Artificial Metalloenzymes Containing an Organometallic Active SiteReview
Enzymes are the catalysts of the living world. Nature has tailored proteins to catalyze an incredibly wide range of reactions with exquisite selectivity and efficiency under very mild conditions of temperature, pH, pressure, and so on. Protein engineering combined with molecular modeling techniques affords tailor‐made biocatalysts for the industrial production of chiral synthons. Nonetheless, endowing a given protein scaffold with a totally new activity remains a challenging task for the biochemist. Among the current strategies to impart proteins with unnatural activity, those dealing with the construction of artificial metalloenzymes are particularly promising. By definition, artificial metalloenzymes are hybrid catalysts resulting from the incorporation of a transition metal species within a biomacromolecular scaffold. The rationale behind this concept is to combine the wide catalytic scope of transition metal complexes with the high activity and selectivity of biocatalysts. In most of the hybrid catalysts reported so far, the roles devoted to both partners are clearly separated: the metal complex being responsible for reactivity, while the protein environment is used to induce selectivity in the chemical process. In that, artificial metalloenzymes truly resemble enzymes whose efficiency relies on both the active site and the second sphere of coordination (also called the outer coordination sphere). In this chapter, we intend to give an overview of the various anchoring strategies reported over the last decade for the controlled, site‐selective attachment of nonnative metal cofactors within protein matrices together with the activity/selectivity displayed by these hybrid enzymes.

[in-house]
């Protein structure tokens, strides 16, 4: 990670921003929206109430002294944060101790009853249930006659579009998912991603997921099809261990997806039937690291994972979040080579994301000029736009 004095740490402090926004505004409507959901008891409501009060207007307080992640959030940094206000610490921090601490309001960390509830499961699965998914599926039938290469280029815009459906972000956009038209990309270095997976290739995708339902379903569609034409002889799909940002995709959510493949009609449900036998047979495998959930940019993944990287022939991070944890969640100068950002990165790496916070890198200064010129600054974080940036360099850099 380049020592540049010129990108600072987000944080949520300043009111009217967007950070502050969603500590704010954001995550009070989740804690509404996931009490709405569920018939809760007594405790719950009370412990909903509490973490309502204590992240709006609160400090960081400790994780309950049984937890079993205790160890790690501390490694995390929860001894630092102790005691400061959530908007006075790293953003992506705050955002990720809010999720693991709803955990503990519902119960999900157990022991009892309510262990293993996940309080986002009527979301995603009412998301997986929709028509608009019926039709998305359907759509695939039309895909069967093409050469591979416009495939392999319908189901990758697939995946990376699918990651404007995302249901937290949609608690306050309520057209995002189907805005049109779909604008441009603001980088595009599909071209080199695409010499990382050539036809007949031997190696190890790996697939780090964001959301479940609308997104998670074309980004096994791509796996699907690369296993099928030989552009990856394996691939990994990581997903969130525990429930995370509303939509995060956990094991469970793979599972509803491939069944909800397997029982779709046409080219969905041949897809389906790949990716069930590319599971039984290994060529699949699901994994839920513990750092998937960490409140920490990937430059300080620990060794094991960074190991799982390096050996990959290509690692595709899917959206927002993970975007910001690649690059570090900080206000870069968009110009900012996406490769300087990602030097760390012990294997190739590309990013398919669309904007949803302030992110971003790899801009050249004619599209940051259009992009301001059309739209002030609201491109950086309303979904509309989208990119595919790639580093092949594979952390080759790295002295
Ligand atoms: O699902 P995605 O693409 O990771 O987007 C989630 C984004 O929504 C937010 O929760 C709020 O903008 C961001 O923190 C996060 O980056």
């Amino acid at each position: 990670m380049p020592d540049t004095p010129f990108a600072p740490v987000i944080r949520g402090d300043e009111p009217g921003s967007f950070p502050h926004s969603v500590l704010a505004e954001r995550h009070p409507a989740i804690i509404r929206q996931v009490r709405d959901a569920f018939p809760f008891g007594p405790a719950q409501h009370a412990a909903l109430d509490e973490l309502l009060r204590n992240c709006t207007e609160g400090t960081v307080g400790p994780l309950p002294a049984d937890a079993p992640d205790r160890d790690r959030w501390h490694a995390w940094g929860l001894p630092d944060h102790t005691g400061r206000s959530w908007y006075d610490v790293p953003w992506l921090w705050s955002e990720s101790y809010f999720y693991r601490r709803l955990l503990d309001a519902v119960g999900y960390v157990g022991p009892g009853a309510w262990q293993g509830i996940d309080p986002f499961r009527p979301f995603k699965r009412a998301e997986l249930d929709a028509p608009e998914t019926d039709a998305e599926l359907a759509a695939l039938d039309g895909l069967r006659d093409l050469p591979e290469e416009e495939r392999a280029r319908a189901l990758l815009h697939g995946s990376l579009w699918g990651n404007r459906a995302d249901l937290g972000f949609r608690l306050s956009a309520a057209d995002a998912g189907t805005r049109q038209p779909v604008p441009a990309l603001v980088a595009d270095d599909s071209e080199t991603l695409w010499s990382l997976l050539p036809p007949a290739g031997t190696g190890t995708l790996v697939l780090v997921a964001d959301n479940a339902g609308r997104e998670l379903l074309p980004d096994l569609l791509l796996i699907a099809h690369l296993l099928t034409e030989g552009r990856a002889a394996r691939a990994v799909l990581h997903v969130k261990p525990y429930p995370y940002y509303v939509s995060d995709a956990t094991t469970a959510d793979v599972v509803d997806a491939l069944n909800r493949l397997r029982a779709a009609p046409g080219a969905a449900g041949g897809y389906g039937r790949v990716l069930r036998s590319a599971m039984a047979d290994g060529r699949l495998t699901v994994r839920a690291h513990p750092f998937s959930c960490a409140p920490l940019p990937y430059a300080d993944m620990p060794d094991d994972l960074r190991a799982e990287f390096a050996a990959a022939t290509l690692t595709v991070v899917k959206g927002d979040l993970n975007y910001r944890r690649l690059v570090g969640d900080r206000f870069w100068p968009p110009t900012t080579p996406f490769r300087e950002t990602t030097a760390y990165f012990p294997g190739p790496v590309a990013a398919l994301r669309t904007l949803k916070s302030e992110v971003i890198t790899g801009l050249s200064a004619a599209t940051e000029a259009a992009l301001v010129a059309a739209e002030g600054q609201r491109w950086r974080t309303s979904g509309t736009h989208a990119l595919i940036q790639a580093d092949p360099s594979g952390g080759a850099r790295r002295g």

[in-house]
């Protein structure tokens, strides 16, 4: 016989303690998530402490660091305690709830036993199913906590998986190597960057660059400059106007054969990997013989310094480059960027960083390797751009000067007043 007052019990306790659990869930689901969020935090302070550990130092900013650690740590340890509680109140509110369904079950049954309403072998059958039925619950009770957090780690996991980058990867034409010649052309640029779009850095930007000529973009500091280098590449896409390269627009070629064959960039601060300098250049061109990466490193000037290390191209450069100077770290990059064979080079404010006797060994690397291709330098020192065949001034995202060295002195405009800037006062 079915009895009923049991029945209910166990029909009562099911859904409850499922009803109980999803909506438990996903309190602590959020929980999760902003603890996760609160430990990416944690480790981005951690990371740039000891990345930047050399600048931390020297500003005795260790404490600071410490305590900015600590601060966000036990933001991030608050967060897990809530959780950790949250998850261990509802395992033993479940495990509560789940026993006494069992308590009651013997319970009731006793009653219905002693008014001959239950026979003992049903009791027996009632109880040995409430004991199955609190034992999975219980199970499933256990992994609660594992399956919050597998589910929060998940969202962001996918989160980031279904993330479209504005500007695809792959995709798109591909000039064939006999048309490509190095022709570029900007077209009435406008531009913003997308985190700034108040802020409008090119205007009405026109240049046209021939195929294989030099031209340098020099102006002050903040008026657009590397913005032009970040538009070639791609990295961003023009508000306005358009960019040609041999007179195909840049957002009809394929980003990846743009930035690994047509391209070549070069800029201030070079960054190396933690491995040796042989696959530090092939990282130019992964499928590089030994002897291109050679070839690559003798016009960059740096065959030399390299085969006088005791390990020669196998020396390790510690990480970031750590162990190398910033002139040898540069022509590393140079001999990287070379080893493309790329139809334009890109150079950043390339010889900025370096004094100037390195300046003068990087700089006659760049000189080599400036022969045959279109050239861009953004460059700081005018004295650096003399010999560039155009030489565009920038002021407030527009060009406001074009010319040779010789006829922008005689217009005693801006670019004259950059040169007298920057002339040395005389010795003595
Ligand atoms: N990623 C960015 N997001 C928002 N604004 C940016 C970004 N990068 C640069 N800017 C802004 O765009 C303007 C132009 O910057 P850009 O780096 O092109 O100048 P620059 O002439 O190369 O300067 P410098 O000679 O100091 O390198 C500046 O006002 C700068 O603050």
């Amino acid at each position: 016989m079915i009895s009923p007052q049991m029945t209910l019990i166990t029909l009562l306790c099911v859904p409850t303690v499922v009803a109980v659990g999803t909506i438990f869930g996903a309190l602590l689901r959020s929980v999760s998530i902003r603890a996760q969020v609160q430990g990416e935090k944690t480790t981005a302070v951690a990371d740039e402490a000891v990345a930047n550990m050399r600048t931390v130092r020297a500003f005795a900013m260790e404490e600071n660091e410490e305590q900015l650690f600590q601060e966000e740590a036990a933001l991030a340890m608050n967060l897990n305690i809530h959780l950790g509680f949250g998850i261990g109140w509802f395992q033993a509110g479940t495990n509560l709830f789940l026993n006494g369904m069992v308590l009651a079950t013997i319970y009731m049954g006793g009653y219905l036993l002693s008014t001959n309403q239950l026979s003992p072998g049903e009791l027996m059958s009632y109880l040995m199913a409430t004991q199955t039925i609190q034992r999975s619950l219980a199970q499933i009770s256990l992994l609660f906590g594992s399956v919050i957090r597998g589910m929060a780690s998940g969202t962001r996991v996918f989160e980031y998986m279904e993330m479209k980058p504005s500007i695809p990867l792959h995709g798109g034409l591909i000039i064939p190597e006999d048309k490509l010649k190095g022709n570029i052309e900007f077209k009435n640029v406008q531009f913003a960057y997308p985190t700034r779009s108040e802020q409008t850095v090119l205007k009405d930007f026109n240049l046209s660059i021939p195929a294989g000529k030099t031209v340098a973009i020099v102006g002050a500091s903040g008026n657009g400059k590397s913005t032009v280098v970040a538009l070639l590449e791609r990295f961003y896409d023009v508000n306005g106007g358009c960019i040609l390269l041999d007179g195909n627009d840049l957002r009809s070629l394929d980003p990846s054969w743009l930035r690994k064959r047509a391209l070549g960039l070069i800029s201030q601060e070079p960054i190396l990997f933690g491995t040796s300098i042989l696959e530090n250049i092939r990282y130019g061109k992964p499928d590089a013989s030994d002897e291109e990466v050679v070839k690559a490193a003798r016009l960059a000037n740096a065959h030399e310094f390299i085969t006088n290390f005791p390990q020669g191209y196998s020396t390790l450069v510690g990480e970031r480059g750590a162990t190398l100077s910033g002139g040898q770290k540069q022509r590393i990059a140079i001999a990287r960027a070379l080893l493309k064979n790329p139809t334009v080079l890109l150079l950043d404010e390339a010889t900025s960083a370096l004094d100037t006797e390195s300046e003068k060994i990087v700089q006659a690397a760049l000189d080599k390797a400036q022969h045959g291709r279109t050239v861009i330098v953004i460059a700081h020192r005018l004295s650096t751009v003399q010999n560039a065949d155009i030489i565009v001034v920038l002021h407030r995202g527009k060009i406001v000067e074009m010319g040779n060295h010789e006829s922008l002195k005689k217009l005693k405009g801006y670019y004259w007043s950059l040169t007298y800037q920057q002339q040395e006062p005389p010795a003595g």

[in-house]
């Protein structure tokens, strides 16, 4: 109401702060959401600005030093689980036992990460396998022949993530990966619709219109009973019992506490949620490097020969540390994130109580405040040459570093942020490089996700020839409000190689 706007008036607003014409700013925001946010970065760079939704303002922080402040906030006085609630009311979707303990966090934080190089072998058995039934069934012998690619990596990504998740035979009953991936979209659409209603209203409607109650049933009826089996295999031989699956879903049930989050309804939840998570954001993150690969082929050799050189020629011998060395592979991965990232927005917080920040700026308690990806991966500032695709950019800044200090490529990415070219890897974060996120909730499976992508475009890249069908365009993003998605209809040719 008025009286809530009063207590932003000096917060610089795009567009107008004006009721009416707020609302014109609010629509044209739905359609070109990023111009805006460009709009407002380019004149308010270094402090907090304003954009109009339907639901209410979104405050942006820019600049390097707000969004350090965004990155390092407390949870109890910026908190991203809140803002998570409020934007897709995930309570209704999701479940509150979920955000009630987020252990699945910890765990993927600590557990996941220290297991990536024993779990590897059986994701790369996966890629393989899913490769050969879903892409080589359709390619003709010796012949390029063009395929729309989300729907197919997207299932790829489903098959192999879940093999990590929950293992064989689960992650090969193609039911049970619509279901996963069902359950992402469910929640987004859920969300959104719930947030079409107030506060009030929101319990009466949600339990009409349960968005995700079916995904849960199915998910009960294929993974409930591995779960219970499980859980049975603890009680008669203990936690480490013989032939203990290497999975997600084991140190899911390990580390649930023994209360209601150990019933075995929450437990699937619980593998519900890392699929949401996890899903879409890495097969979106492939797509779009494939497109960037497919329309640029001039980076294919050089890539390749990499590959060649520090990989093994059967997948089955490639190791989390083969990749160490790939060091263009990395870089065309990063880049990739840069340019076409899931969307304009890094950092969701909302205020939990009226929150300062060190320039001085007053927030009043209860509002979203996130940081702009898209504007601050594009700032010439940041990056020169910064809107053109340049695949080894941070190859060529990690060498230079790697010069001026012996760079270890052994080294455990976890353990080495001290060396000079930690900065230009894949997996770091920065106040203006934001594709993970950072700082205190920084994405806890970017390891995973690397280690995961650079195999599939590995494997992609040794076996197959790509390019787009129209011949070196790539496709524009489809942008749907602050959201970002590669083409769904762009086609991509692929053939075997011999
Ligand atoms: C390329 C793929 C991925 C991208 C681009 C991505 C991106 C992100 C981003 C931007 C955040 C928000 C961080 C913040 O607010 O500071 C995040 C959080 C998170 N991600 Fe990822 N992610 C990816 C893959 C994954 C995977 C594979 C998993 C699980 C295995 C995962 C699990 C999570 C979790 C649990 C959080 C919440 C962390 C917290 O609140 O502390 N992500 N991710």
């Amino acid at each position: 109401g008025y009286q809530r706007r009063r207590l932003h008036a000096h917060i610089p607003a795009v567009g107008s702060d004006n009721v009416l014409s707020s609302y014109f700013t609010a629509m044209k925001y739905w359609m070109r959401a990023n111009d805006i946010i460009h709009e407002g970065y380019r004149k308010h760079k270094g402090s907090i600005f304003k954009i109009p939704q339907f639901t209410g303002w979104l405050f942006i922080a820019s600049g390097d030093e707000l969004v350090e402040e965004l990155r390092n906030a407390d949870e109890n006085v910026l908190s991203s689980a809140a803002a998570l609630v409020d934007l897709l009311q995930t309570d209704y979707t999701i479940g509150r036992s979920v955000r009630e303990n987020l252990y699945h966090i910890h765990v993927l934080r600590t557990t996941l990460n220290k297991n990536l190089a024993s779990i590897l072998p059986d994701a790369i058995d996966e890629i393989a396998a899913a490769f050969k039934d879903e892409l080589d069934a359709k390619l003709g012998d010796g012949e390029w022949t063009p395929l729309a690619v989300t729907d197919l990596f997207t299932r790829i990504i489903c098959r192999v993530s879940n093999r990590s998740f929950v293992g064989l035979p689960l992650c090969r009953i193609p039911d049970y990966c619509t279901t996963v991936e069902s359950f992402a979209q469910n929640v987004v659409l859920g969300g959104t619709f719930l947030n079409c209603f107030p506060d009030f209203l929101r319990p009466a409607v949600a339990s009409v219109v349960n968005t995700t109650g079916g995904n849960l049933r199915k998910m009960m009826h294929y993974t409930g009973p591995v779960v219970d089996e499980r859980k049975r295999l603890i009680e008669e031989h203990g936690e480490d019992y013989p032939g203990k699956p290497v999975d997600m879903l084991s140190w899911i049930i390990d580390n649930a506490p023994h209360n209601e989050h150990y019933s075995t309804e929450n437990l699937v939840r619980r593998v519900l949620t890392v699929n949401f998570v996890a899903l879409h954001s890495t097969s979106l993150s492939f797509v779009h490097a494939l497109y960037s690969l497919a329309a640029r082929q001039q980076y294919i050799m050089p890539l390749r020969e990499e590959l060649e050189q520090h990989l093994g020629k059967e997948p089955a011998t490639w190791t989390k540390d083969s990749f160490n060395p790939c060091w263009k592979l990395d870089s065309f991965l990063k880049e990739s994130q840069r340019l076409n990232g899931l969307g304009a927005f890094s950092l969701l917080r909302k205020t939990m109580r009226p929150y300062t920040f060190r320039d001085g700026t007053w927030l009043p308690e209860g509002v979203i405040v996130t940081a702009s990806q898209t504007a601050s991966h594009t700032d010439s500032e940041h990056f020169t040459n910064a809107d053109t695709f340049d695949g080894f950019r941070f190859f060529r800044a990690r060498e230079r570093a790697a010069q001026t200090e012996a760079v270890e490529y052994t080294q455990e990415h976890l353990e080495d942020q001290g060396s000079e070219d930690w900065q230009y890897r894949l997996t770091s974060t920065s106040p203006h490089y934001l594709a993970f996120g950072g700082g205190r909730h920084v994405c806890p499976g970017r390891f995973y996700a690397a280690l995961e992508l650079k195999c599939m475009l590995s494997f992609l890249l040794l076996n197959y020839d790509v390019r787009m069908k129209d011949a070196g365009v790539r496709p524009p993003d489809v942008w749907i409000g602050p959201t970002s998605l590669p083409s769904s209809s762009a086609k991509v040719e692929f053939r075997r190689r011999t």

Notes: Book chapter